I took this picture several years ago. It ended up on Arma Bohemia through the Company of Saynt George mailing-list. The sword is in the National Medieval museum aka "Hotel de Cluny" in Paris.

There is not much more to tell about it. I can give you the name of the collector who owned it before giving it to the museum.
It is quite an anonymous sword, nothing particular about it apart from the fact that it is very well preserved. The handle is in very good shape, very interesting especially it shows how the "rainguard" is connected to the grip. BTW, the rainguard has been most certainly cut and repaired.

The blade is a very norrow and thick type XVa blade. The cross is faceted on only one side, as it is usual for this type.

I believe it is certainly German as many sword of this type are visible on German art and in German musuem.
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Joe Fults




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PostPosted: Tue 28 Aug, 2007 8:21 am    Post subject:         Reply with quote

Mathieu Harlaut wrote:
Hello,

I took this picture several years ago. It ended up on Arma Bohemia through the Company of Saynt George mailing-list. The sword is in the National Medieval museum aka "Hotel de Cluny" in Paris.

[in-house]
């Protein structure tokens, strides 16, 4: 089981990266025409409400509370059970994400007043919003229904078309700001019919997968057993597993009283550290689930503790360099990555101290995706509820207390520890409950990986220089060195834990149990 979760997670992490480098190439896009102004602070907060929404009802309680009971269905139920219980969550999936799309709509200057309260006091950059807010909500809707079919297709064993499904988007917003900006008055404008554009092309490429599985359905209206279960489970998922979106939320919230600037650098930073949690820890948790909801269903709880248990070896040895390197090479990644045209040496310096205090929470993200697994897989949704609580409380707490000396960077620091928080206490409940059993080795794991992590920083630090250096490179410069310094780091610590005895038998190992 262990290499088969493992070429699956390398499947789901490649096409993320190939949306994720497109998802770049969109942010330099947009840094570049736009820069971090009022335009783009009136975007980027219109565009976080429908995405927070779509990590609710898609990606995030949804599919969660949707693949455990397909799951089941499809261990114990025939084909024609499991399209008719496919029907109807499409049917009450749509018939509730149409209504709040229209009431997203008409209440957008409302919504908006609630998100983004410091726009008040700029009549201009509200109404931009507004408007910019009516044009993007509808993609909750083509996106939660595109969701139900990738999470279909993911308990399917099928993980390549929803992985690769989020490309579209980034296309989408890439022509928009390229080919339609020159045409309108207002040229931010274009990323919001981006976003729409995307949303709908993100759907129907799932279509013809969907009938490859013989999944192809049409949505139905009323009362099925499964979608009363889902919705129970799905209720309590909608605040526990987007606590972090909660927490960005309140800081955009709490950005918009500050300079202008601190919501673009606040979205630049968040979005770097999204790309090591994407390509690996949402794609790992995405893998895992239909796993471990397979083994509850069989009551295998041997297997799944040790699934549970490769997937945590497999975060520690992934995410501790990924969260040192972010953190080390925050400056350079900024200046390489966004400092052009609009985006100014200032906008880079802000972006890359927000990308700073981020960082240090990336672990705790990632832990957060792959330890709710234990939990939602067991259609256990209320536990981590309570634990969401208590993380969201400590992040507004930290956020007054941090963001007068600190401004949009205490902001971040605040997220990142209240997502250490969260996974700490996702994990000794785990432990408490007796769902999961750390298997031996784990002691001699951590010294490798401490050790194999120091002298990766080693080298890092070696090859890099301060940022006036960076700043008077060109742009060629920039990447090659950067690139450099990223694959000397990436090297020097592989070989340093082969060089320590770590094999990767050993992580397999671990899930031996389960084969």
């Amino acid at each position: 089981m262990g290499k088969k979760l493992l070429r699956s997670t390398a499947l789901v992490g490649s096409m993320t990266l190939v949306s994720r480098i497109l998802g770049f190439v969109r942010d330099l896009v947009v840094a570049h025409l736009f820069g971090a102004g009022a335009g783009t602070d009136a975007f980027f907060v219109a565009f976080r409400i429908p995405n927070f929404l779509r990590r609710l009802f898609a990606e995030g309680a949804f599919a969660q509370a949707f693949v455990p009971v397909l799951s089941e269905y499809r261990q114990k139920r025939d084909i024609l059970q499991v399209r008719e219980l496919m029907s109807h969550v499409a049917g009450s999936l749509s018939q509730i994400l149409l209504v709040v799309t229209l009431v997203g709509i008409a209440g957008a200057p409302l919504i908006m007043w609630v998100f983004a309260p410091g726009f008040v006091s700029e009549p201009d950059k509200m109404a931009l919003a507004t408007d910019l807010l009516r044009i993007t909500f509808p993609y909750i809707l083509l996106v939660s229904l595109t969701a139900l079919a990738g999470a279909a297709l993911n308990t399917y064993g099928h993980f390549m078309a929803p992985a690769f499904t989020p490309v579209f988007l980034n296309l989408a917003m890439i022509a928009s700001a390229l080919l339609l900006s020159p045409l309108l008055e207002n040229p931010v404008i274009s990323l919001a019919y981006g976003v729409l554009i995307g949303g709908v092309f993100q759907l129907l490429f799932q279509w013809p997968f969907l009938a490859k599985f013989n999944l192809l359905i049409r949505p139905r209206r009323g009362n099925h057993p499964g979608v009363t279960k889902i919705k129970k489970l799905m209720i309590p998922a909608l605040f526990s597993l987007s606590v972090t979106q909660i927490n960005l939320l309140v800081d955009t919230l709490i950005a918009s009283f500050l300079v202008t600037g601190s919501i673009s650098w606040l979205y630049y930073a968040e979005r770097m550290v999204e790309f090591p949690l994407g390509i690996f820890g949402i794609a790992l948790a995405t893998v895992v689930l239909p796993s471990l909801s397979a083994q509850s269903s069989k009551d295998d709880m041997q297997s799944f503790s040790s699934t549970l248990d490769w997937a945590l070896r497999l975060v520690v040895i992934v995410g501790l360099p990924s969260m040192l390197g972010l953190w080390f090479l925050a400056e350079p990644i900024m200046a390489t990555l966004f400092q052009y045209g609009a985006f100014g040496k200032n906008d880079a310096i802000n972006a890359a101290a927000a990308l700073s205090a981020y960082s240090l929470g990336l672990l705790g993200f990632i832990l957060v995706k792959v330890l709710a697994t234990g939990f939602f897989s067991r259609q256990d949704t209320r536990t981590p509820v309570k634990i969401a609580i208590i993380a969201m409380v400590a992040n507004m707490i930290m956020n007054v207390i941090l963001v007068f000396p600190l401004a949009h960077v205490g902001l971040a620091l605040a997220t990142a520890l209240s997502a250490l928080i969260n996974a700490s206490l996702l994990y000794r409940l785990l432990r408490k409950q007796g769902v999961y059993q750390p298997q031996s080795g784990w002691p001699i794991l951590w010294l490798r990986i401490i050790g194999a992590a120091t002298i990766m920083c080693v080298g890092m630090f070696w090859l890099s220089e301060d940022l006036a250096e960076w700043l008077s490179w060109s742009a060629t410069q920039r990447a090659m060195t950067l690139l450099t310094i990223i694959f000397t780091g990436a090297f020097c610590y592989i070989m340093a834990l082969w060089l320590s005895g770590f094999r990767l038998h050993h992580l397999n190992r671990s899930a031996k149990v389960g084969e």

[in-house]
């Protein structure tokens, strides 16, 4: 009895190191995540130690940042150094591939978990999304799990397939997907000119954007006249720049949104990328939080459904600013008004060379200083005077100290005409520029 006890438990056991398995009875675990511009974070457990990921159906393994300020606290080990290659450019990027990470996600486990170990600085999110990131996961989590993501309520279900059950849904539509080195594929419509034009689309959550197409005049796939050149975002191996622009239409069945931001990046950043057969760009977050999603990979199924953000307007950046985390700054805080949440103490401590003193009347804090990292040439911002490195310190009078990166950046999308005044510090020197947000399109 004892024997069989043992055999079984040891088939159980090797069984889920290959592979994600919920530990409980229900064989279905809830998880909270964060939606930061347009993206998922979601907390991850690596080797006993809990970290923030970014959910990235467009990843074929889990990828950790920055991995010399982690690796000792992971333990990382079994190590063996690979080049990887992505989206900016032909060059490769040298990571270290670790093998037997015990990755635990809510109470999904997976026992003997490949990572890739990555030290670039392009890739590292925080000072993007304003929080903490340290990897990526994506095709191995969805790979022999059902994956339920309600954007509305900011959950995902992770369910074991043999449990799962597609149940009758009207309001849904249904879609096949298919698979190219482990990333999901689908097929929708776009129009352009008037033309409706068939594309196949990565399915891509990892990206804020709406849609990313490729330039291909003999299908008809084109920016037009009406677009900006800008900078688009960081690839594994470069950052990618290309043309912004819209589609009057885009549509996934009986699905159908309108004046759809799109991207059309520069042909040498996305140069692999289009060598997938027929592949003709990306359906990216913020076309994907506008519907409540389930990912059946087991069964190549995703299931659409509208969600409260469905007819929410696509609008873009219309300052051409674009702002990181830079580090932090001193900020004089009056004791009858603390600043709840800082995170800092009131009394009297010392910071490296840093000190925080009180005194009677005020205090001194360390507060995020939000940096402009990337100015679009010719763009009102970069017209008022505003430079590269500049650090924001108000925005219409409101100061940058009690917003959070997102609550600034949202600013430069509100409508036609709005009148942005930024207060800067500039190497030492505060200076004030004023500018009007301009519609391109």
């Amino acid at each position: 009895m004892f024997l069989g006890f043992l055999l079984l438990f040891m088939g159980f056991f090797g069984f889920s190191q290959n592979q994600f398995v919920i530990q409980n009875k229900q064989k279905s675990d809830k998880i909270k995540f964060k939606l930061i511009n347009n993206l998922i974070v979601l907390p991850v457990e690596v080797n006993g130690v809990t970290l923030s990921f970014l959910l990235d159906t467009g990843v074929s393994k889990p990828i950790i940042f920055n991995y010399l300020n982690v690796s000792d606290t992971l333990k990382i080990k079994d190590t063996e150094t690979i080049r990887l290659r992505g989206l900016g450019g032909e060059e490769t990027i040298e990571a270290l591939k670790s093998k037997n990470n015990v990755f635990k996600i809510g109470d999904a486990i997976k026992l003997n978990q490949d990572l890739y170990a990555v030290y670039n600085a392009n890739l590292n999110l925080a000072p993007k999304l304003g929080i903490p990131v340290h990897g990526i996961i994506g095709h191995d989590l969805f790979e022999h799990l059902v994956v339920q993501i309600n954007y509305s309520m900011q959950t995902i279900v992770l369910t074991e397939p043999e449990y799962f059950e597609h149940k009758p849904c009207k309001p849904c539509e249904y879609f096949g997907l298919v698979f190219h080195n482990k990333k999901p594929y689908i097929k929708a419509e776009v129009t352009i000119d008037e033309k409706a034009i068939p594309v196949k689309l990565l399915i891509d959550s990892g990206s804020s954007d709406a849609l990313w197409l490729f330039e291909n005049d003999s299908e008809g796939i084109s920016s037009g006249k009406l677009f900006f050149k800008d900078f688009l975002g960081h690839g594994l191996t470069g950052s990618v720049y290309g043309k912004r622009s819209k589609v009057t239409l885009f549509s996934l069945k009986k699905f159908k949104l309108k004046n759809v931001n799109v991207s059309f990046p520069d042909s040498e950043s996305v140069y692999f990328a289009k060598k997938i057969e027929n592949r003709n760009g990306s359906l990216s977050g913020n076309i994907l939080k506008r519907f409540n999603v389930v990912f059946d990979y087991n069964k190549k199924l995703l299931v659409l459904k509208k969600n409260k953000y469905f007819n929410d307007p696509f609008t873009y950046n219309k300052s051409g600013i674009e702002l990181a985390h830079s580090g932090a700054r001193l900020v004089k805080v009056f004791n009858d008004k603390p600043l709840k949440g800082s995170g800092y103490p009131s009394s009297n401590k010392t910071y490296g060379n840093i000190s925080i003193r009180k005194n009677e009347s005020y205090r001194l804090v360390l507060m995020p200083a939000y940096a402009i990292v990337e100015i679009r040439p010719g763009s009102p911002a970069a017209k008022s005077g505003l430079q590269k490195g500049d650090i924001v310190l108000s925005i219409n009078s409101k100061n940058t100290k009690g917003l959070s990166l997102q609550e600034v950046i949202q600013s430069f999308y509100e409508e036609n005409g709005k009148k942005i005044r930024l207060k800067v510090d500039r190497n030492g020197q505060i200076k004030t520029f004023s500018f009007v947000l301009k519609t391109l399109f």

There is not much more to tell about it. I can give you the name of the collector who owned it before giving it to the museum.
It is quite an anonymous sword, nothing particular about it apart from the fact that it is very well preserved. The handle is in very good shape, very interesting especially it shows how the "rainguard" is connected to the grip. BTW, the rainguard has been most certainly cut and repaired.

The blade is a very norrow and thick type XVa blade. The cross is faceted on only one side, as it is usual for this type.

I believe it is certainly German as many sword of this type are visible on German art and in German musuem.


Mathieu,

Thanks so much for the reply and information.

By chance do you have any other photos of it?

"Our life is what our thoughts make it"
-Marcus Aurelius

"Those who make peaceful revolution impossible will make violent revolution inevitable."
-John F. Kennedy
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Jeroen Averhals




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PostPosted: Wed 29 Aug, 2007 8:16 am    Post subject:         Reply with quote

Joe,

this type of sword appears in some of Albrechts Dürer's works.

The Knight, the Death and the Devil (1513)
Knight in armor (1498)
Apocalypse wood carvings (1498)

Maybe this can help you dating the blade.

Jeroen Averhals

Vigor et Veritas